Willimon: "We decided to take a liberty, and that was to have these two women meet, and we did it for a few reasons. I mean, oftentimes historical fact as portrayed literally can actually fall short in giving the audience access to the true complexity and dynamic between two characters, and running through the core of the story for us was the notion, which history supports, that ultimately, these two women, their instincts were to find ways to coexist with one another amicably. And yet the political tectonic plates of the time really prevented them from being able to. And the only way for us to fully dramatize the emotional complexity of that was to put them face-to-face rather than simply rely on epistolary storytelling through correspondence."

Rourke: "What runs in those books and all the really great screen adaptations of that story are two people who have the intelligence and the sympathy, and the understanding that really drives them to simply want to be in the same space and want to look each other in the eye, and there's great drama in the roots of that ... in this extraordinary, imagined, climactic scene of the film in which those two queens do look at each other face-to-face."

"Oftentimes, Mary is portrayed as impulsive and reckless, overemotional, naive, and Elizabeth is portrayed as being cold, calculated and shrewd, and really and both of those are wrong."

Beau Willimon

On the decision to film that scene even though it wasn't historically accurate

Willimon: "I could ask the same question of Shakespeare really, right? I mean, you look at all of you know his history plays where he took much wilder liberties than we have with this film. And the reason he's doing it is because there's an emotional or essential truth that he's trying to get to in revealing something to you about the character. And there's also a narrative expectation from the audience that we follow these two women over the course of this film, and it would be a shame not to have these two great characters played by these two extraordinary actors share the same screen at the same time. You would be subverting a narrative expectation that has quite a pool to it."

On the fascination with these two women and with royalty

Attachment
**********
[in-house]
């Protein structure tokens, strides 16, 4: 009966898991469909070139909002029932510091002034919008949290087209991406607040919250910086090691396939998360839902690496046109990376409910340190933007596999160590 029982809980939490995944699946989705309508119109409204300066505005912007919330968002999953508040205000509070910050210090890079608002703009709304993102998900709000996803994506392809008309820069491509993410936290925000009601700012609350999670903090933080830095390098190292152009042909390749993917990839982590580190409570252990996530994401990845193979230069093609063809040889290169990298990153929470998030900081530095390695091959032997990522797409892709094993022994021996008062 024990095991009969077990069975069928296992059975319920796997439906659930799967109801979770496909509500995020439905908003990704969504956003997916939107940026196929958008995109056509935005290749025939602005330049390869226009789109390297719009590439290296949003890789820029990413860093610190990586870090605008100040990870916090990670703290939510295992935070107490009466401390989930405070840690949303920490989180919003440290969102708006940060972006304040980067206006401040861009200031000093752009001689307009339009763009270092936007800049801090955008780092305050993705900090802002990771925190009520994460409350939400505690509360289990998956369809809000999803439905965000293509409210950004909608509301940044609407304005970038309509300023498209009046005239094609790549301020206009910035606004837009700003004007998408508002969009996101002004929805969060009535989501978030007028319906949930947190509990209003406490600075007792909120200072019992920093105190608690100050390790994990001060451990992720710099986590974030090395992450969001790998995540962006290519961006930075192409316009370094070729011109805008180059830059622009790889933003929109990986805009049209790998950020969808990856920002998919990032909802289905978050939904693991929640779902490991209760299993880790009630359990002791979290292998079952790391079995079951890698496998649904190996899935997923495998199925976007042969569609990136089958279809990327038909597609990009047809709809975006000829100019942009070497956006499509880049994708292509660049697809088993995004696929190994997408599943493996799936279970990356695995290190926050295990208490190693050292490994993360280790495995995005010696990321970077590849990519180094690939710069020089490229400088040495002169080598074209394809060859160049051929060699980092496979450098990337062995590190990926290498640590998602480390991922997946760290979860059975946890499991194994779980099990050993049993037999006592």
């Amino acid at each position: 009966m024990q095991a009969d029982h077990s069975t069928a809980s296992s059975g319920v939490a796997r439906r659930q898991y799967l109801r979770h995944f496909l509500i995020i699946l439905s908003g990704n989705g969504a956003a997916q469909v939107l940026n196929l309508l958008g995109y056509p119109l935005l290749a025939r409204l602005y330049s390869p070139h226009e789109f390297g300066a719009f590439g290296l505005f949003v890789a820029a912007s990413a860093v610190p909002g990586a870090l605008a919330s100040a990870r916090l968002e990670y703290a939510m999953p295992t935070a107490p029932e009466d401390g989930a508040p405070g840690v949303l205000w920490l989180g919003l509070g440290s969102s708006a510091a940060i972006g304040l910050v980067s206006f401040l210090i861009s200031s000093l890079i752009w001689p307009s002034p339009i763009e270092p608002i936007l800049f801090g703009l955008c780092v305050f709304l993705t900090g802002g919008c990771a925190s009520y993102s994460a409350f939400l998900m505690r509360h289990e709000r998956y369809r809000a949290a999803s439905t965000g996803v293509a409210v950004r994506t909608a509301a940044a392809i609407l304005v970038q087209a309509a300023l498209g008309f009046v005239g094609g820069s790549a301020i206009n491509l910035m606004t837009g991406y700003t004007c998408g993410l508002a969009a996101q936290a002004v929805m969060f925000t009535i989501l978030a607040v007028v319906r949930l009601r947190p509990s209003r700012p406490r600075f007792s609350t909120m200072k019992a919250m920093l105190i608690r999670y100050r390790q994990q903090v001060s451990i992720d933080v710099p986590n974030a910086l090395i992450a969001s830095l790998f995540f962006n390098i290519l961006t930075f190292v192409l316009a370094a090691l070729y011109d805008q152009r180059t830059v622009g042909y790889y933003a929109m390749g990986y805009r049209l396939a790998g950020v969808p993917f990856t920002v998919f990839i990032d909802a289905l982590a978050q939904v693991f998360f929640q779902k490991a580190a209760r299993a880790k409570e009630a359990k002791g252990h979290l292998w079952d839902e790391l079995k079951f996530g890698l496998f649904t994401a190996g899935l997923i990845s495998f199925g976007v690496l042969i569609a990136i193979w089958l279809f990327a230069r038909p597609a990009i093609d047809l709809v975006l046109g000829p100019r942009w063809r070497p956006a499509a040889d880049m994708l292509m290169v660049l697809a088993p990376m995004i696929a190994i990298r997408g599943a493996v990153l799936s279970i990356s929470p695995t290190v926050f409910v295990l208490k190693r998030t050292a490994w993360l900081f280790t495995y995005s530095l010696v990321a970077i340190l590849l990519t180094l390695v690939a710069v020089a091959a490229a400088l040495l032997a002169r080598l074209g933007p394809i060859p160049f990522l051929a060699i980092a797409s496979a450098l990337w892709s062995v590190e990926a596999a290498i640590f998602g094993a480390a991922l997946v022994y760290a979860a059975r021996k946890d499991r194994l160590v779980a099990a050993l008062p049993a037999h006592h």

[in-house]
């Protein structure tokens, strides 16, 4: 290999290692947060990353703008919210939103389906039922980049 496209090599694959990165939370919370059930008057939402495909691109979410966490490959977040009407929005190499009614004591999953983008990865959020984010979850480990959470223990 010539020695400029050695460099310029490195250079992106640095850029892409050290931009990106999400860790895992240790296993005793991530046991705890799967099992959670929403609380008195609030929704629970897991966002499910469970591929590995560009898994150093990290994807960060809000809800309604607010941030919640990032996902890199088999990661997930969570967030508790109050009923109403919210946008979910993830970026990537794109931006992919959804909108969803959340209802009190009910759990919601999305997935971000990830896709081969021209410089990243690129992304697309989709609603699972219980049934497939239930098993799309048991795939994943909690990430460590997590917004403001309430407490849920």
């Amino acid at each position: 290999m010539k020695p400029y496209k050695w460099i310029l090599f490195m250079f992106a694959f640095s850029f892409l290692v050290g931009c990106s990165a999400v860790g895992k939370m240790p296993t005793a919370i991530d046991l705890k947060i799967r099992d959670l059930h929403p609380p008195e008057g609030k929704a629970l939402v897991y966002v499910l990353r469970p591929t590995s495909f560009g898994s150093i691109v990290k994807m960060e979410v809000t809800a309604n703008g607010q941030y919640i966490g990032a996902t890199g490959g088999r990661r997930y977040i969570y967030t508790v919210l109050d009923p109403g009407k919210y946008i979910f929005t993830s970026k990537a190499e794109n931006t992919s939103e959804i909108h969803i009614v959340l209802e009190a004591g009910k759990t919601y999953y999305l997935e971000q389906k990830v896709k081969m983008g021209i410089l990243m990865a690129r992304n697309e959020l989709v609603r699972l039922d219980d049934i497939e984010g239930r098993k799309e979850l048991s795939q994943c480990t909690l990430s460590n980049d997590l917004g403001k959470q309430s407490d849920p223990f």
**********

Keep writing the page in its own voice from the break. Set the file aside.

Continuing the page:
Rourke: "Great writers have always enjoyed writing about great and troubled leaders. I also think that what we're beginning to see, and I've got great hope and joy for this really, is a powerful sense, which seemed to slip away from us for a while, that a woman or women can sit as the leads in a movie and was certainly true having spent most of my career in the theater, is that you know you are looking quite hard to find the same volume in the canon of leading parts for women as you are for men. So really this reminting at these big classic roles, and thinking and rethinking about women in power and leadership and what that means, and actually the honesty with which the stories are being told, I think is a really positive cultural moment and comes from partly a commercial desire because actually women are going to sell tickets and people are going to see that, but also just a quiet passion to have those stories better told with more humanity."

On how Queen Mary's son, King James, ruled a united Britain after Elizabeth died 

Willimon: "In some ways, James ... his two parents really are Mary and Elizabeth. It was, in a way, them achieving some of union because Elizabeth helped raise James. James was in many ways closer to Elizabeth than to his own imprisoned mother, and he did unify both those kingdoms. So Mary, in her own fashion, did win at the end of the day, but I think Elizabeth did, too because she also found a way to maintain her power and ultimately, create a space for James. So they both navigated it in their own fashion, and you know unfortunately for Mary, with great cost."

Rourke: "I should actually probably say just before given that I live in England my doormat fills up with letters from Scottish nationalists that he unified the two kingdoms in holding titles over both, but he did govern them separately. So it wasn't the union that we now have."


Emiko Tamagawa produced and edited this interview for broadcast. Samantha Raphelson adapted it for the web.

This segment aired on December 6, 2018.